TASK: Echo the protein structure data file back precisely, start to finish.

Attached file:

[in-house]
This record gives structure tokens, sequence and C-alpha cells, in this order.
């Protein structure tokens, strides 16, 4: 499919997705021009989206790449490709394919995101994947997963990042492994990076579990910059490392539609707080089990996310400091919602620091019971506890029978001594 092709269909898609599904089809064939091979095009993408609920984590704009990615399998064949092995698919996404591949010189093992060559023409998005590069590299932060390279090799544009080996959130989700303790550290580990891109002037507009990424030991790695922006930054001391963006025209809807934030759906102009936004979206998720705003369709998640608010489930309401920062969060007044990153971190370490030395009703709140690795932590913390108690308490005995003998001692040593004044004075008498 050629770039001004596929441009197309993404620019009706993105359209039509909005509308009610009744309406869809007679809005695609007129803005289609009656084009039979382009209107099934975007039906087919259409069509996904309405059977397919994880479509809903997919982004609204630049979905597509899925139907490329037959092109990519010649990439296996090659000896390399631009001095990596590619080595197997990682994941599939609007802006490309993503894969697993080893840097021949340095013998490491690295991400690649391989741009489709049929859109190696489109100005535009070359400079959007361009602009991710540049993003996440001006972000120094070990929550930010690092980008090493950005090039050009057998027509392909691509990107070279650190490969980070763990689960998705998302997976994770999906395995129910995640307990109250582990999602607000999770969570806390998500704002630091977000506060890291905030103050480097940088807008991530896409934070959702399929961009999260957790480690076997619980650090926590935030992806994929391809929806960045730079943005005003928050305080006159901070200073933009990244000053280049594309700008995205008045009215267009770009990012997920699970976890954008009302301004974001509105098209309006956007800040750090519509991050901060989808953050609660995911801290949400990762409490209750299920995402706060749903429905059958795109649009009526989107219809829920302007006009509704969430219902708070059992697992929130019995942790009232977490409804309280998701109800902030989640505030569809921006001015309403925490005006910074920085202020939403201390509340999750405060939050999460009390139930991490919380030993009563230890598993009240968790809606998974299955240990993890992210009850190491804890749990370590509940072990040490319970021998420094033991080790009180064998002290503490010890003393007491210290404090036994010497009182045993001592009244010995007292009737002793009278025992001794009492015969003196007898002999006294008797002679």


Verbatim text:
[in-house]
This record gives structure tokens, sequence and C-alpha cells, in this order.
């Protein structure tokens, strides 16, 4: 499919997705021009989206790449490709394919995101994947997963990042492994990076579990910059490392539609707080089990996310400091919602620091019971506890029978001594 092709269909898609599904089809064939091979095009993408609920984590704009990615399998064949092995698919996404591949010189093992060559023409998005590069590299932060390279090799544009080996959130989700303790550290580990891109002037507009990424030991790695922006930054001391963006025209809807934030759906102009936004979206998720705003369709998640608010489930309401920062969060007044990153971190370490030395009703709140690795932590913390108690308490005995003998001692040593004044004075008498 050629770039001004596929441009197309993404620019009706993105359209039509909005509308009610009744309406869809007679809005695609007129803005289609009656084009039979382009209107099934975007039906087919259409069509996904309405059977397919994880479509809903997919982004609204630049979905597509899925139907490329037959092109990519010649990439296996090659000896390399631009001095990596590619080595197997990682994941599939609007802006490309993503894969697993080893840097021949340095013998490491690295991400690649391989741009489709049929859109190696489109100005535009070359400079959007361009602009991710540049993003996440001006972000120094070990929550930010690092980008090493950005090039050009057998027509392909691509990107070279650190490969980070763990689960998705998302997976994770999906395995129910995640307990109250582990999602607000999770969570806390998500704002630091977000506060890291905030103050480097940088807008991530896409934070959702399929961009999260957790480690076997619980650090926590935030992806994929391809929806960045730079943005005003928050305080006159901070200073933009990244000053280049594309700008995205008045009215267009770009990012997920699970976890954008009302301004974001509105098209309006956007800040750090519509991050901060989808953050609660995911801290949400990762409490209750299920995402706060749903429905059958795109649009009526989107219809829920302007006009509704969430219902708070059992697992929130019995942790009232977490409804309280998701109800902030989640505030569809921006001015309403925490005006910074920085202020939403201390509340999750405060939050999460009390139930991490919380030993009563230890598993009240968790809606998974299955240990993890992210009850190491804890749990370590509940072990040490319970021998420094033991080790009180064998002290503490010890003393007491210290404090036994010497009182045993001592009244010995007292009737002793009278025992001794009492015969003196007898002999006294008797002679």